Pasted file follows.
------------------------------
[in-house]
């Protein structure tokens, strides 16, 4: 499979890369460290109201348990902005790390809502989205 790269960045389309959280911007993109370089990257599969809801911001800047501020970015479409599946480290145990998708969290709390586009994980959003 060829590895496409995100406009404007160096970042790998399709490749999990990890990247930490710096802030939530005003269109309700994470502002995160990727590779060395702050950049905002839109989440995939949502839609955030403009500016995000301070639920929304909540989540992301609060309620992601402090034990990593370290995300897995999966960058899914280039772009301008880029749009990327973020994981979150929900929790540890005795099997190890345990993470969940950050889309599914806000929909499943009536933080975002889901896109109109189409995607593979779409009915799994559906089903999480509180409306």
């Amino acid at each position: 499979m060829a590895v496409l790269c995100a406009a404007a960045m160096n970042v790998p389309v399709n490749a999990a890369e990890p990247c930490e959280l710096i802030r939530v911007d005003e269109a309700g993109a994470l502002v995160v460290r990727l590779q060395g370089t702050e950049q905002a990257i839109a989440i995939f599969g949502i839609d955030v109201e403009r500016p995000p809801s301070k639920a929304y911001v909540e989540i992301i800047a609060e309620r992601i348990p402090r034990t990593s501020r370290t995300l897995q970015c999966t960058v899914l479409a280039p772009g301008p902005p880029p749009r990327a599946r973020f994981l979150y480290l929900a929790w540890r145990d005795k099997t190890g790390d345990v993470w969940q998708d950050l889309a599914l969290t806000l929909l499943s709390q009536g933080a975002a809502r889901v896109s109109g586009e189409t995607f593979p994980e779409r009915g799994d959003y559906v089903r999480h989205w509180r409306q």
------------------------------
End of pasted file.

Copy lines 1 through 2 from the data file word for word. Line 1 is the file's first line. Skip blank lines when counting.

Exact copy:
[in-house]
């Protein structure tokens, strides 16, 4: 499979890369460290109201348990902005790390809502989205 790269960045389309959280911007993109370089990257599969809801911001800047501020970015479409599946480290145990998708969290709390586009994980959003 060829590895496409995100406009404007160096970042790998399709490749999990990890990247930490710096802030939530005003269109309700994470502002995160990727590779060395702050950049905002839109989440995939949502839609955030403009500016995000301070639920929304909540989540992301609060309620992601402090034990990593370290995300897995999966960058899914280039772009301008880029749009990327973020994981979150929900929790540890005795099997190890345990993470969940950050889309599914806000929909499943009536933080975002889901896109109109189409995607593979779409009915799994559906089903999480509180409306």